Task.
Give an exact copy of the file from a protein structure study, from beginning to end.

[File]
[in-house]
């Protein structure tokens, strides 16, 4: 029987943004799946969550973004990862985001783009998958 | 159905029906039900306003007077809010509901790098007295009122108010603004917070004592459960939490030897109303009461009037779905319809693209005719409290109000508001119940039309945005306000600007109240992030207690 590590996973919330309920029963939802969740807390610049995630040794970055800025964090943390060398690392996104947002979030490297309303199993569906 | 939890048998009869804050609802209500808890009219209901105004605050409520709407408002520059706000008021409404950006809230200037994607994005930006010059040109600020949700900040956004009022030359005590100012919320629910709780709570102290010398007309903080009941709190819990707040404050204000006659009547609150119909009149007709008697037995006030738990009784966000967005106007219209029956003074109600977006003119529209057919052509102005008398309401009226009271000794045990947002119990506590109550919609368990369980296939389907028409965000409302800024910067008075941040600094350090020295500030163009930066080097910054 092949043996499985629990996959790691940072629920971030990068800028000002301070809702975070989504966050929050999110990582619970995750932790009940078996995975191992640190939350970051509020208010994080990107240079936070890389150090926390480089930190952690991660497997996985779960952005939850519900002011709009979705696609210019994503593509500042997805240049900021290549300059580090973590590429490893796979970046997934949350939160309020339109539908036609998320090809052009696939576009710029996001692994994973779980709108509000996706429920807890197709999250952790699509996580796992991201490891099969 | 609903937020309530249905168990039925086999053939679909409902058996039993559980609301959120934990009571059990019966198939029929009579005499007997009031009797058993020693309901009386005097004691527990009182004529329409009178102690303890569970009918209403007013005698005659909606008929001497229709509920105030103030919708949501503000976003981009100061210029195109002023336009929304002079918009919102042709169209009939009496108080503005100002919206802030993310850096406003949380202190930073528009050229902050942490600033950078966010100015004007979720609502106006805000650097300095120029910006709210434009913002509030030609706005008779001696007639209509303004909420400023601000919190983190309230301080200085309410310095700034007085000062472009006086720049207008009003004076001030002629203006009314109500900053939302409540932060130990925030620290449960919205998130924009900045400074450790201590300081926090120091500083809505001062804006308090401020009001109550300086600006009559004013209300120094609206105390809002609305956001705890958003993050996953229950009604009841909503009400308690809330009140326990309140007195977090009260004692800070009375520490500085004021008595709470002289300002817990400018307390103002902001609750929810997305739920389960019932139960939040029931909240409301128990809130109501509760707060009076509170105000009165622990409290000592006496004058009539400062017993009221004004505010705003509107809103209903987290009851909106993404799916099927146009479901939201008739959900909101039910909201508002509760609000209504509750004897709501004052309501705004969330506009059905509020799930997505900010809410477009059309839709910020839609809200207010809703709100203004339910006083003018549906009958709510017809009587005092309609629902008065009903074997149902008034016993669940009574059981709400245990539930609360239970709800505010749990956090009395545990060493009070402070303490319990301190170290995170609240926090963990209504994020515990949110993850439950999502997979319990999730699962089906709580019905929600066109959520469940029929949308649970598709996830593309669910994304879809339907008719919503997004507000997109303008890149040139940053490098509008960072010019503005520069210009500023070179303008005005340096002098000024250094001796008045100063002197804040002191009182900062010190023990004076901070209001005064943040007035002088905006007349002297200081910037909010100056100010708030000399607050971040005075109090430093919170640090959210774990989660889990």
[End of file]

[in-house]
């Protein structure tokens, strides 16, 4: 029987943004799946969550973004990862985001783009998958 | 159905029906039900306003007077809010509901790098007295009122108010603004917070004592459960939490030897109303009461009037779905319809693209005719409290109000508001119940039309945005306000600007109240992030207690 590590996973919330309920029963939802969740807390610049995630040794970055800025964090943390060398690392996104947002979030490297309303199993569906 | 939890048998009869804050609802209500808890009219209901105004605050409520709407408002520059706000008021409404950006809230200037994607994005930006010059040109600020949700900040956004009022030359005590100012919320629910709780709570102290010398007309903080009941709190819990707040404050204000006659009547609150119909009149007709008697037995006030738990009784966000967005106007219209029956003074109600977006003119529209057919052509102005008398309401009226009271000794045990947002119990506590109550919609368990369980296939389907028409965000409302800024910067008075941040600094350090020295500030163009930066080097910054 092949043996499985629990996959790691940072629920971030990068800028000002301070809702975070989504966050929050999110990582619970995750932790009940078996995975191992640190939350970051509020208010994080990107240079936070890389150090926390480089930190952690991660497997996985779960952005939850519900002011709009979705696609210019994503593509500042997805240049900021290549300059580090973590590429490893796979970046997934949350939160309020339109539908036609998320090809052009696939576009710029996001692994994973779980709108509000996706429920807890197709999250952790699509996580796992991201490891099969 | 609903937020309530249905168990039925086999053939679909409902058996039993559980609301959120934990009571059990019966198939029929009579005499007997009031009797058993020693309901009386005097004691527990009182004529329409009178102690303890569970009918209403007013005698005659909606008929001497229709509920105030103030919708949501503000976003981009100061210029195109002023336009929304002079918009919102042709169209009939009496108080503005100002919206802030993310850096406003949380202190930073528009050229902050942490600033950078966010100015004007979720609502106006805000650097300095120029910006709210434009913002509030030609706005008779001696007639209509303004909420400023601000919190983190309230301080200085309410310095700034007085000062472009006086720049207008009003004076001030002629203006009314109500900053939302409540932060130990925030620290449960919205998130924009900045400074450790201590300081926090120091500083809505001062804006308090401020009001109550300086600006009559004013209300120094609206105390809002609305956001705890958003993050996953229950009604009841909503009400308690809330009140326990309140007195977090009260004692800070009375520490500085004021008595709470002289300002817990400018307390103002902001609750929810997305739920389960019932139960939040029931909240409301128990809130109501509760707060009076509170105000009165622990409290000592006496004058009539400062017993009221004004505010705003509107809103209903987290009851909106993404799916099927146009479901939201008739959900909101039910909201508002509760609000209504509750004897709501004052309501705004969330506009059905509020799930997505900010809410477009059309839709910020839609809200207010809703709100203004339910006083003018549906009958709510017809009587005092309609629902008065009903074997149902008034016993669940009574059981709400245990539930609360239970709800505010749990956090009395545990060493009070402070303490319990301190170290995170609240926090963990209504994020515990949110993850439950999502997979319990999730699962089906709580019905929600066109959520469940029929949308649970598709996830593309669910994304879809339907008719919503997004507000997109303008890149040139940053490098509008960072010019503005520069210009500023070179303008005005340096002098000024250094001796008045100063002197804040002191009182900062010190023990004076901070209001005064943040007035002088905006007349002297200081910037909010100056100010708030000399607050971040005075109090430093919170640090959210774990989660889990």